The Shadow of What Was Lost: Book One of the Licanius Trilogy by James Islington
|The Shadow of What Was Lost: Book One of the Licanius Trilogy by James Islington|
|Reviewer: Ani Johnson|
|Summary: A chunky, action-packed epic fantasy urge-satisfier. Very more-ish!|
|Buy? Yes||Borrow? Yes|
|Pages: 704||Date: November 2016|
|External links: Author's website|
Young Davian is an Augur; a once powerful race that has become almost extinct due to legislation. The surviving remnant stay silent about their powers lest they follow the same fate as their forebears – outlawed and then murdered by a harsh legal system. Up till now Davian has been safe within an academy for the Gifted: the Tol in Andarra. Then one day everything changes. Now Davian is running for his life, unaware of his capabilities or whom it's safe to trust. It's even worse than it sounds for this is a world on the edge of war, trying to suppress secrets that will endanger its very existence.
Australian writer James Islington was fed on the fantasy novels of Robert Jordan and, more recently, Brandon Sanderson to the extent that he was inspired to write his own. The result is this debut novel which is actually being compared to work by his author heroes. It's very easy to see why.
If fantasy thrives on jeopardy then The Shadow of What Was Lost is totally adrenalised. Without giving away spoilers, near the beginning we're presented with a catastrophic event that hurls Davian and his friend Wirr into a mission they don't fully understand. All they know is that it's fatal if they put a foot wrong. The fact they don't know where the right place for their feet doesn't help them any. Add to that Davian's illegal semi-formed abilities, a murderer they collect on the way who can't remember how or why he committed said murders and some other morally-ambiguous shady characters and we have an action packed nail biter on our hands.
James employs some great touches, the most well-used (as in used very well) of these being the Shadows. This is an underclass that has done something to warrant a form of painful branding, marking their bodies from the inside out. This branding via an intriguing form of infusion normally accompanies a failure of some sort and marks them as a servile underclass. However there is an exception to the failure rule…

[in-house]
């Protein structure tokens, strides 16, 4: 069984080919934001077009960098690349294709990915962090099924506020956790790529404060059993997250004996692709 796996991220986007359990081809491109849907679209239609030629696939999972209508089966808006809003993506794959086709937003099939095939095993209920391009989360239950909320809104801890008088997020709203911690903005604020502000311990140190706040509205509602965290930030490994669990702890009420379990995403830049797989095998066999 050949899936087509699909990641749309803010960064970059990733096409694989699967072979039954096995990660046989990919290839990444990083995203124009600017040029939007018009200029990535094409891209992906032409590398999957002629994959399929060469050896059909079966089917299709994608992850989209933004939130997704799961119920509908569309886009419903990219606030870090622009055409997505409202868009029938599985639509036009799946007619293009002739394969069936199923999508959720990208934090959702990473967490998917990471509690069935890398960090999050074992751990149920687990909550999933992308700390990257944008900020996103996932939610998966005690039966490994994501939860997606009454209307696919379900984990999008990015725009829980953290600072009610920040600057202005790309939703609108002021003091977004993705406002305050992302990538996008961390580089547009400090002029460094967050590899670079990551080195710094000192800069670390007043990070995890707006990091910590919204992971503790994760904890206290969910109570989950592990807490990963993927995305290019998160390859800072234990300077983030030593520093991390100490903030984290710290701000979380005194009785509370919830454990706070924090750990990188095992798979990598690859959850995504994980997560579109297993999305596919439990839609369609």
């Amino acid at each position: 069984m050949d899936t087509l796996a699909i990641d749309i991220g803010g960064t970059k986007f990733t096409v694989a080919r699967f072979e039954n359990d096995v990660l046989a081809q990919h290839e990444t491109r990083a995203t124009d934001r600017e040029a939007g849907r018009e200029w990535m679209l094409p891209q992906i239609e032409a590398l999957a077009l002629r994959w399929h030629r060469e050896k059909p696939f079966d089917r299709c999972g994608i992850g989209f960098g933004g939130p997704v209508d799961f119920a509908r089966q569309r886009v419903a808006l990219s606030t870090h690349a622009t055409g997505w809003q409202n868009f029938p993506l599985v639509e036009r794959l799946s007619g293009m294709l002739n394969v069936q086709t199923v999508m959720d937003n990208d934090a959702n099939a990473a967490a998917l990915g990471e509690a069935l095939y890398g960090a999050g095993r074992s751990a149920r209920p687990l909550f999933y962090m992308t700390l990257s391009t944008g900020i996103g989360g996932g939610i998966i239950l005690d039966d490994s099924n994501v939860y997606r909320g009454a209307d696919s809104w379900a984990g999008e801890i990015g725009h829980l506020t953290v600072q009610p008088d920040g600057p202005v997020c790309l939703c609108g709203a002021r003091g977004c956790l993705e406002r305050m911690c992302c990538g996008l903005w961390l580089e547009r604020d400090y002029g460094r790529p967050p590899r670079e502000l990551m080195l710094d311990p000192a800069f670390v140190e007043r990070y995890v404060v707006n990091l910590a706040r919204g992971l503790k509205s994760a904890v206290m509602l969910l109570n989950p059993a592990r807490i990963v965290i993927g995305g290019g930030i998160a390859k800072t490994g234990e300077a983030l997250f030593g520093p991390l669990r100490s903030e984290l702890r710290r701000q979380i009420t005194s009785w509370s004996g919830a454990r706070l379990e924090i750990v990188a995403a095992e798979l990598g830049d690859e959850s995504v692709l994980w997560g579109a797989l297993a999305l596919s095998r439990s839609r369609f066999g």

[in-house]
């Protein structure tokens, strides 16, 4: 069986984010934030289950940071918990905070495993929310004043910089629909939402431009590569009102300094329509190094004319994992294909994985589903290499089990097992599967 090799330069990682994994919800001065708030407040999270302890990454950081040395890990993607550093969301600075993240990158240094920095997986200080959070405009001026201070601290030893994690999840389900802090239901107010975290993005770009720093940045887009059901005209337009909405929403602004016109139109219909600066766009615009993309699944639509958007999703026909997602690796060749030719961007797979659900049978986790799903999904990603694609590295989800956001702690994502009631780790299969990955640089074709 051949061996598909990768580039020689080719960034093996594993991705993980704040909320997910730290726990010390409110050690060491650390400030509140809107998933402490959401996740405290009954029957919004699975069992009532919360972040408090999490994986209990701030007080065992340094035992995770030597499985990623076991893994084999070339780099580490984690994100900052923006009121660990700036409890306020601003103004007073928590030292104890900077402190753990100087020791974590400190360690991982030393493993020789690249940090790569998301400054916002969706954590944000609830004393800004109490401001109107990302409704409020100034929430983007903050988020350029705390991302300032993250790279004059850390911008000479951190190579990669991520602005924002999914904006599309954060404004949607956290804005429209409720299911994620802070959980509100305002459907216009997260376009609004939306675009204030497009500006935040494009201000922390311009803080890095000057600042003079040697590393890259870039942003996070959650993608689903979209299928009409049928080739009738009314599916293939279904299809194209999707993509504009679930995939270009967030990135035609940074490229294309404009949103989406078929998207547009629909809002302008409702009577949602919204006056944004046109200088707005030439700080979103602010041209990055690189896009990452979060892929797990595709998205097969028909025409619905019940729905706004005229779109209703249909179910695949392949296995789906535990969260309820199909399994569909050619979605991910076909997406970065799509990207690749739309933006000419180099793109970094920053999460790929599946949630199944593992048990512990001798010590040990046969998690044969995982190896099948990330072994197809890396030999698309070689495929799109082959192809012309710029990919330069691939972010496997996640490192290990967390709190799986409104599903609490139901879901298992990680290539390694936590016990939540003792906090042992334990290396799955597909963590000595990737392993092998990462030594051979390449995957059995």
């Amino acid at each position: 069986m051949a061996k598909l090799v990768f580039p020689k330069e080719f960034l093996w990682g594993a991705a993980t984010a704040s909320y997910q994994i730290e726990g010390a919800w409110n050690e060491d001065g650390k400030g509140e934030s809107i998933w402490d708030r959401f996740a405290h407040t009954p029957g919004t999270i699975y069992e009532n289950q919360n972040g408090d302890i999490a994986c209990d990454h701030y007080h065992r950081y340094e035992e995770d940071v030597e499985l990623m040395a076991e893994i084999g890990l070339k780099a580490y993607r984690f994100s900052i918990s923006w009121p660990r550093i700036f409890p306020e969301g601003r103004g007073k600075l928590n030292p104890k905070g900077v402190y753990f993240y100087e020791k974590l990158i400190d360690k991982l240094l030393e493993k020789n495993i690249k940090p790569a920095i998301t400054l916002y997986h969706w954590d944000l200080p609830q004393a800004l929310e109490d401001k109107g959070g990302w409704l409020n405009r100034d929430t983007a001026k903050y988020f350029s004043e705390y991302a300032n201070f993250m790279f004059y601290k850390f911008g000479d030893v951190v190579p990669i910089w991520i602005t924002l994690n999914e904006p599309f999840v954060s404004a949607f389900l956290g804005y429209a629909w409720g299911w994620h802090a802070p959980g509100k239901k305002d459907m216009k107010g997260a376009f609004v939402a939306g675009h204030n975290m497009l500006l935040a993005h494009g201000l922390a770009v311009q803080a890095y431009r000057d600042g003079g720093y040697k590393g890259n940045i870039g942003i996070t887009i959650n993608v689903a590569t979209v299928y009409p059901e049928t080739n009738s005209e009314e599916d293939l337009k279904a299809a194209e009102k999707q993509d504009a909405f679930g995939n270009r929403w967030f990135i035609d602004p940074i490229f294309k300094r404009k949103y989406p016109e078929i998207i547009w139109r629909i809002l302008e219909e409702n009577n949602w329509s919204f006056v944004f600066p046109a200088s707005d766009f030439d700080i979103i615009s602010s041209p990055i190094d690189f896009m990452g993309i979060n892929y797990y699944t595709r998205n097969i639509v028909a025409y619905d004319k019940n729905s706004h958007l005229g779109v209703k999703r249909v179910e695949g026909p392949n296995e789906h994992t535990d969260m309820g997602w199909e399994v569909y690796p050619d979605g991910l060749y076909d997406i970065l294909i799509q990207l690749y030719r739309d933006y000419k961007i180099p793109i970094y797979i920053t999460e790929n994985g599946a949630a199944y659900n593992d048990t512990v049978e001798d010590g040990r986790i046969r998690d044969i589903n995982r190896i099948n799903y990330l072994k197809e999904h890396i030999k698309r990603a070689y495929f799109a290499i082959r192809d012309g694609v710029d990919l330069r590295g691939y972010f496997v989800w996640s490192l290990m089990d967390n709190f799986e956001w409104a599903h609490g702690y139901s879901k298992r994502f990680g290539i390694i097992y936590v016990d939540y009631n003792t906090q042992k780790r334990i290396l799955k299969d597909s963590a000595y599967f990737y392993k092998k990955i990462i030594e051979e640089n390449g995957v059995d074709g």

Within this framework and a coming of age backdrop, James also gives us something present in all good fantasy: contemporary issues. In this case there's a palpable anger against the shadows and, indeed, against putative Augurs; an anger arising from fear and non-understanding of people who are different. (Yes, very current!) This was so well done that, as the story went on, I was really torn as to who I wanted to plump for, all things considered.
There are of course recognisable fantasy memes too but we expect that. The joy or failure of a fantasy novel hangs on the method of the recipe as much as the ingredients so recognising memes shouldn't be a problem. Here there's nothing to worry about: James proves himself to be a 4½* chef. In short this is a great introduction to the trilogy and my appetite is already whetted for whatever comes next. (Book 2, An Echo of Things to Come, is currently due out in June 2017.)
(Thank you so much Orbit for providing us with a copy for review.)
Further Reading: If you like a good drop of epic fantasy, then treat yourself to The Waking Fire: Book One of Draconis Memoria by Anthony Ryan or Stranger of Tempest by Tom Lloyd.
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